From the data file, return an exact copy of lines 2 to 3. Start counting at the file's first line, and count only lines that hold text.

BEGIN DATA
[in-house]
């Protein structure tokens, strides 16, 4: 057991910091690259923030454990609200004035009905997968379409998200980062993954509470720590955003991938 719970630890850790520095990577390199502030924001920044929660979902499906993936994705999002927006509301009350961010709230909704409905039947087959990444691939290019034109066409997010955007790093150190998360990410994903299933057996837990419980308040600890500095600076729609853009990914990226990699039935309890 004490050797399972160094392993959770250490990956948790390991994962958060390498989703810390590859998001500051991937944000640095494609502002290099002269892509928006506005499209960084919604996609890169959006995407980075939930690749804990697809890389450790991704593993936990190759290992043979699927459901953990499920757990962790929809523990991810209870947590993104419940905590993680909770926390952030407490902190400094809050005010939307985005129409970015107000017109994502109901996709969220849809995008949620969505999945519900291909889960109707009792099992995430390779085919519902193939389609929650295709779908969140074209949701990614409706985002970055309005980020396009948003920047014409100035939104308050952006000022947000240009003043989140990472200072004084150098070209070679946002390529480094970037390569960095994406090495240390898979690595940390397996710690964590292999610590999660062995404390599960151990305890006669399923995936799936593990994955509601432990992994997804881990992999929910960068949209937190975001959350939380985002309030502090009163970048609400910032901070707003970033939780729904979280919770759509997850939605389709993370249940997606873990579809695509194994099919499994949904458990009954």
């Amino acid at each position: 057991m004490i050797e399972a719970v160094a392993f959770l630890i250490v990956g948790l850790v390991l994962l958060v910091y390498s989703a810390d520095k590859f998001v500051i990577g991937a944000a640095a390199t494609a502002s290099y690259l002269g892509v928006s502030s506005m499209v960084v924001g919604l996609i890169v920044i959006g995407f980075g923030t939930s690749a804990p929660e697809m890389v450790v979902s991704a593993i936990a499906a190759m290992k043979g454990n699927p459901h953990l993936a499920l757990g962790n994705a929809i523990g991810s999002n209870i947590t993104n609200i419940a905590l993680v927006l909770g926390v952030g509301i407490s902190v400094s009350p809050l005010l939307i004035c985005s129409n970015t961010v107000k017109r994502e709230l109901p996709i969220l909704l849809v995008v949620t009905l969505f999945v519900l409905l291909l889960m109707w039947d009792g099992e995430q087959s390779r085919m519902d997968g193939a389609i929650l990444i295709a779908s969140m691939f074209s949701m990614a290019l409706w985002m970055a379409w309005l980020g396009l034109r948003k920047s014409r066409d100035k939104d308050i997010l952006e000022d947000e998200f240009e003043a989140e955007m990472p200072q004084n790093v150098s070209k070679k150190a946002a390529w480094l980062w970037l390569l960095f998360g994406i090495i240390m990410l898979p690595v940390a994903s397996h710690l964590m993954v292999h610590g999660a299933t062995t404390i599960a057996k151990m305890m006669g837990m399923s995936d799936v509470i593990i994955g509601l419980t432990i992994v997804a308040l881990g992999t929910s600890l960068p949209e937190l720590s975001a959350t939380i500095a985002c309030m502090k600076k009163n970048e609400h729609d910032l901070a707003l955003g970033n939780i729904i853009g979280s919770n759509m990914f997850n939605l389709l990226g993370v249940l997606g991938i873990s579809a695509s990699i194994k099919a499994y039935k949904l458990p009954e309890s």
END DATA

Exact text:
């Protein structure tokens, strides 16, 4: 057991910091690259923030454990609200004035009905997968379409998200980062993954509470720590955003991938 719970630890850790520095990577390199502030924001920044929660979902499906993936994705999002927006509301009350961010709230909704409905039947087959990444691939290019034109066409997010955007790093150190998360990410994903299933057996837990419980308040600890500095600076729609853009990914990226990699039935309890 004490050797399972160094392993959770250490990956948790390991994962958060390498989703810390590859998001500051991937944000640095494609502002290099002269892509928006506005499209960084919604996609890169959006995407980075939930690749804990697809890389450790991704593993936990190759290992043979699927459901953990499920757990962790929809523990991810209870947590993104419940905590993680909770926390952030407490902190400094809050005010939307985005129409970015107000017109994502109901996709969220849809995008949620969505999945519900291909889960109707009792099992995430390779085919519902193939389609929650295709779908969140074209949701990614409706985002970055309005980020396009948003920047014409100035939104308050952006000022947000240009003043989140990472200072004084150098070209070679946002390529480094970037390569960095994406090495240390898979690595940390397996710690964590292999610590999660062995404390599960151990305890006669399923995936799936593990994955509601432990992994997804881990992999929910960068949209937190975001959350939380985002309030502090009163970048609400910032901070707003970033939780729904979280919770759509997850939605389709993370249940997606873990579809695509194994099919499994949904458990009954």
């Amino acid at each position: 057991m004490i050797e399972a719970v160094a392993f959770l630890i250490v990956g948790l850790v390991l994962l958060v910091y390498s989703a810390d520095k590859f998001v500051i990577g991937a944000a640095a390199t494609a502002s290099y690259l002269g892509v928006s502030s506005m499209v960084v924001g919604l996609i890169v920044i959006g995407f980075g923030t939930s690749a804990p929660e697809m890389v450790v979902s991704a593993i936990a499906a190759m290992k043979g454990n699927p459901h953990l993936a499920l757990g962790n994705a929809i523990g991810s999002n209870i947590t993104n609200i419940a905590l993680v927006l909770g926390v952030g509301i407490s902190v400094s009350p809050l005010l939307i004035c985005s129409n970015t961010v107000k017109r994502e709230l109901p996709i969220l909704l849809v995008v949620t009905l969505f999945v519900l409905l291909l889960m109707w039947d009792g099992e995430q087959s390779r085919m519902d997968g193939a389609i929650l990444i295709a779908s969140m691939f074209s949701m990614a290019l409706w985002m970055a379409w309005l980020g396009l034109r948003k920047s014409r066409d100035k939104d308050i997010l952006e000022d947000e998200f240009e003043a989140e955007m990472p200072q004084n790093v150098s070209k070679k150190a946002a390529w480094l980062w970037l390569l960095f998360g994406i090495i240390m990410l898979p690595v940390a994903s397996h710690l964590m993954v292999h610590g999660a299933t062995t404390i599960a057996k151990m305890m006669g837990m399923s995936d799936v509470i593990i994955g509601l419980t432990i992994v997804a308040l881990g992999t929910s600890l960068p949209e937190l720590s975001a959350t939380i500095a985002c309030m502090k600076k009163n970048e609400h729609d910032l901070a707003l955003g970033n939780i729904i853009g979280s919770n759509m990914f997850n939605l389709l990226g993370v249940l997606g991938i873990s579809a695509s990699i194994k099919a499994y039935k949904l458990p009954e309890s």